The way I used to control the battle was use the Wellington tactic of always trying to deploy my troops behind a slight elevation in the ground to essentially cancel the effects of enemy artillery. Then I would deploy my artillery on the crest of the hill making sure they are not blocked and essentially force the enemy to attack. As their infantry closes in I would advance my infantry with the first line in a Romanesque checkerboard formation with artillery in the gaps. This prevents the enemy charging my cannons and allows me to blast in some grapeshot before pressing the rout button and allowing the artillery men to run to safety. The amount of artillery you have directly depends on the amount of artillery men who survive. The second line would be solid infantry and if time permits one can move in one or two units to overlap and plug the gaps. The AI always makes some form of flanking attempt; you can either use infantry square formation on the flanks or deploy reserves.
What I like to do is keep one flank anchored with infantry in square to act as a pining force and attempt to hold for as long as possible, this frees up my cavalry to be offensive. My anchor is placed on the side where I expect the attack to be strongest but I don’t deploy into square, if I misread my enemy and want to move elements of my anchor force. I want them ready to run to the other side and quickly deploy. As was said in time commanders, a truly brilliant general is one who adapts to the situation. So, my artillery lures the enemy, I attempt to fix them and blast them with close range grapeshot and then I have a free fresh cavalry to swing round the unopposed flank and smash into the enemies rear while their engaged in combat. This is a “hammer and anvil” tactic which is ideal for numerically inferior armies. You start off with two units of cavalry in the game, sometimes this is not enough for a hammer and anvil and thus one can use what I call the “Pacman”. The “packman” is simple, if you manage to hold the enemy in a fixed position and are not in danger of routing then gather all free infantry units and reserves and swing round one of the flanks. Deploy in an L shape and if need be allow the L to collapse into the flank and rear of the enemy in a bayonet charge. If one flank and elements of the enemies center collapse simply pull out and recharge into the rest of the army.
There are many tactics that work and as we know. Napoleon was big on artillery and mutually supportive roles in maneuvering with his army and in developing a “core” like system seen in most armies today. How you kill the enemy is not important but rather the main aim is to conserve your own forces. Using artillery close range is a definite killer as is quickly smashing into a units flank and rear for a rout. Remember, routing men don’t fight back and are easier to kill! Napoleon TW also introduces a supply line system whereby your forces regenerate if they are in an area that is controlled by you. This level of regeneration is increased with the presence of “Supply Warehouses” and consequently you might find yourself either destroying markets to place warehouses or having the presence of warehouses determine what provinces you attack and which are of little importance.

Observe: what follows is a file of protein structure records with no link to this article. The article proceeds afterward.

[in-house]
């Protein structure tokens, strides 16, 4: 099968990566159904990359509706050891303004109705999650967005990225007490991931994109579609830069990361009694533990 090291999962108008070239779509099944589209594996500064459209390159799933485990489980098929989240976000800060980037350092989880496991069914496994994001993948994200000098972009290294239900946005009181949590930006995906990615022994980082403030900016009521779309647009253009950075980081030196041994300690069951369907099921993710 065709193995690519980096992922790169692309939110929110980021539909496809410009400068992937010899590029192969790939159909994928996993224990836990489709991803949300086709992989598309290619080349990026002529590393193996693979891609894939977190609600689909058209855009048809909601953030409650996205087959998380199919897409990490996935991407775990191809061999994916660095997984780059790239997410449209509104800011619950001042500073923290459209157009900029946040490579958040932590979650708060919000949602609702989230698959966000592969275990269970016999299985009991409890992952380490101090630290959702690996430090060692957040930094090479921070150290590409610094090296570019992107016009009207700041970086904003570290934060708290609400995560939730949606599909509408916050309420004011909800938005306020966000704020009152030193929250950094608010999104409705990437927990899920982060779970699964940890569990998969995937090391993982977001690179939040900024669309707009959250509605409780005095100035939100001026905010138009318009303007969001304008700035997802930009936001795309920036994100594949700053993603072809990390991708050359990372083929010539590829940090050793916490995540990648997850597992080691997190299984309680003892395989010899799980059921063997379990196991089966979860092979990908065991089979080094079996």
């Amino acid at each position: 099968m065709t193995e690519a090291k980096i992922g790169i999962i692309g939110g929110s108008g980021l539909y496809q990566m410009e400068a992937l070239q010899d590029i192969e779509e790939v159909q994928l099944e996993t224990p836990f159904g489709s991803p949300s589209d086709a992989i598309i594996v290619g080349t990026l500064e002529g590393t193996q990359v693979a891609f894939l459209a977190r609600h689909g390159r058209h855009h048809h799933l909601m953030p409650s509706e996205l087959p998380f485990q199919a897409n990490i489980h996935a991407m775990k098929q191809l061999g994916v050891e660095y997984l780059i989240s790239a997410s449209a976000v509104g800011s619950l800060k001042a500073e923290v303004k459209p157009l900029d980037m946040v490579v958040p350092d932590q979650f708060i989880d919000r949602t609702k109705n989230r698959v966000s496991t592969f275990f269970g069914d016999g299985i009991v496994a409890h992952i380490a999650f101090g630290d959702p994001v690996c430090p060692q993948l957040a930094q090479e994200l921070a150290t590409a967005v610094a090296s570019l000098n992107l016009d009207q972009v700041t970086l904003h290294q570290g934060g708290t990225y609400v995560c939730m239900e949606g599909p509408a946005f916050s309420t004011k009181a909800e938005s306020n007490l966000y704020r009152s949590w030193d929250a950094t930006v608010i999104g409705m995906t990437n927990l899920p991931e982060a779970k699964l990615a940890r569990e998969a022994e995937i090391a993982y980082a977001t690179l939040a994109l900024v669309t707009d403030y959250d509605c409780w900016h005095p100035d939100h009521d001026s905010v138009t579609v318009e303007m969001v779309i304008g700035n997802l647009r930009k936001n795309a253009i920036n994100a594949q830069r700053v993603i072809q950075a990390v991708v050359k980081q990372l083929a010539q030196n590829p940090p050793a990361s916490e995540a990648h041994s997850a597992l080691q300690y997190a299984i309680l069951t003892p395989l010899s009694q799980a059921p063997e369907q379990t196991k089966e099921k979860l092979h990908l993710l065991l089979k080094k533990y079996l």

Campaign Tactics – Taking Sardinia and Genoa
You start off with Napoleon controlling a small force on the coast within sight of a small Austrian army and another general further inland within sight of the lightly defended Curin. Initially your main enemy is Sardinia who is allied to Austria, but this is an allegiance that the King of Sardinia will easily forsake if you strike hard and fast at Turin. Gather all your forces to prevent yourself from being stretched out and advance on Curin, it will normally surrender without a fight and here you have your first chance to build a warehouse. Build a market in Nice as well as a barracks and train a unit of cavalry, your cavalry is limited. Loot Curin and train a unit of militia or two to hold it. Here is your first choice that determines your campaign.